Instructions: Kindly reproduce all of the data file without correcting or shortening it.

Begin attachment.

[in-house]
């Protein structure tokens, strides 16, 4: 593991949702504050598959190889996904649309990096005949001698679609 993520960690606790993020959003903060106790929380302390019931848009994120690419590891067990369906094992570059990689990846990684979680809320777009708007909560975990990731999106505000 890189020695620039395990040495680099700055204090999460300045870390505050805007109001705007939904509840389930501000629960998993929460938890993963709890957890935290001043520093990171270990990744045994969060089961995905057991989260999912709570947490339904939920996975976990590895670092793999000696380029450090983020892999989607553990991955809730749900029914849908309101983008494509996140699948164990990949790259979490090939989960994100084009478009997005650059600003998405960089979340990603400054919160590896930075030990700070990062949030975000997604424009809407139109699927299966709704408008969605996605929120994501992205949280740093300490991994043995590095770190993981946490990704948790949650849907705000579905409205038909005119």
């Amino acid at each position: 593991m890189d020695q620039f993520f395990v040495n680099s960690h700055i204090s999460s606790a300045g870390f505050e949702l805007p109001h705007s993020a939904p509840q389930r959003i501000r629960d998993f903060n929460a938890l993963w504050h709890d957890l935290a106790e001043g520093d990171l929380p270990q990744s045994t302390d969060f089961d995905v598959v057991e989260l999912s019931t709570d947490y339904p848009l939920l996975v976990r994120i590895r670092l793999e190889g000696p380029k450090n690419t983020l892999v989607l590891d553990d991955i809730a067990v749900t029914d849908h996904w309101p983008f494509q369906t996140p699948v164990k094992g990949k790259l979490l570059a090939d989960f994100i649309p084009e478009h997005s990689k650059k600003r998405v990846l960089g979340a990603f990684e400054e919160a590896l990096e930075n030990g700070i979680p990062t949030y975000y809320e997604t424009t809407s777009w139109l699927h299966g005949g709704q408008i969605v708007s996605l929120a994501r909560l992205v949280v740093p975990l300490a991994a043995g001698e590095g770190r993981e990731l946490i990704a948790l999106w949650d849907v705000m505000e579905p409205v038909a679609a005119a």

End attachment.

[in-house]
């Protein structure tokens, strides 16, 4: 593991949702504050598959190889996904649309990096005949001698679609 993520960690606790993020959003903060106790929380302390019931848009994120690419590891067990369906094992570059990689990846990684979680809320777009708007909560975990990731999106505000 890189020695620039395990040495680099700055204090999460300045870390505050805007109001705007939904509840389930501000629960998993929460938890993963709890957890935290001043520093990171270990990744045994969060089961995905057991989260999912709570947490339904939920996975976990590895670092793999000696380029450090983020892999989607553990991955809730749900029914849908309101983008494509996140699948164990990949790259979490090939989960994100084009478009997005650059600003998405960089979340990603400054919160590896930075030990700070990062949030975000997604424009809407139109699927299966709704408008969605996605929120994501992205949280740093300490991994043995590095770190993981946490990704948790949650849907705000579905409205038909005119």
């Amino acid at each position: 593991m890189d020695q620039f993520f395990v040495n680099s960690h700055i204090s999460s606790a300045g870390f505050e949702l805007p109001h705007s993020a939904p509840q389930r959003i501000r629960d998993f903060n929460a938890l993963w504050h709890d957890l935290a106790e001043g520093d990171l929380p270990q990744s045994t302390d969060f089961d995905v598959v057991e989260l999912s019931t709570d947490y339904p848009l939920l996975v976990r994120i590895r670092l793999e190889g000696p380029k450090n690419t983020l892999v989607l590891d553990d991955i809730a067990v749900t029914d849908h996904w309101p983008f494509q369906t996140p699948v164990k094992g990949k790259l979490l570059a090939d989960f994100i649309p084009e478009h997005s990689k650059k600003r998405v990846l960089g979340a990603f990684e400054e919160a590896l990096e930075n030990g700070i979680p990062t949030y975000y809320e997604t424009t809407s777009w139109l699927h299966g005949g709704q408008i969605v708007s996605l929120a994501r909560l992205v949280v740093p975990l300490a991994a043995g001698e590095g770190r993981e990731l946490i990704a948790l999106w949650d849907v705000m505000e579905p409205v038909a679609a005119a």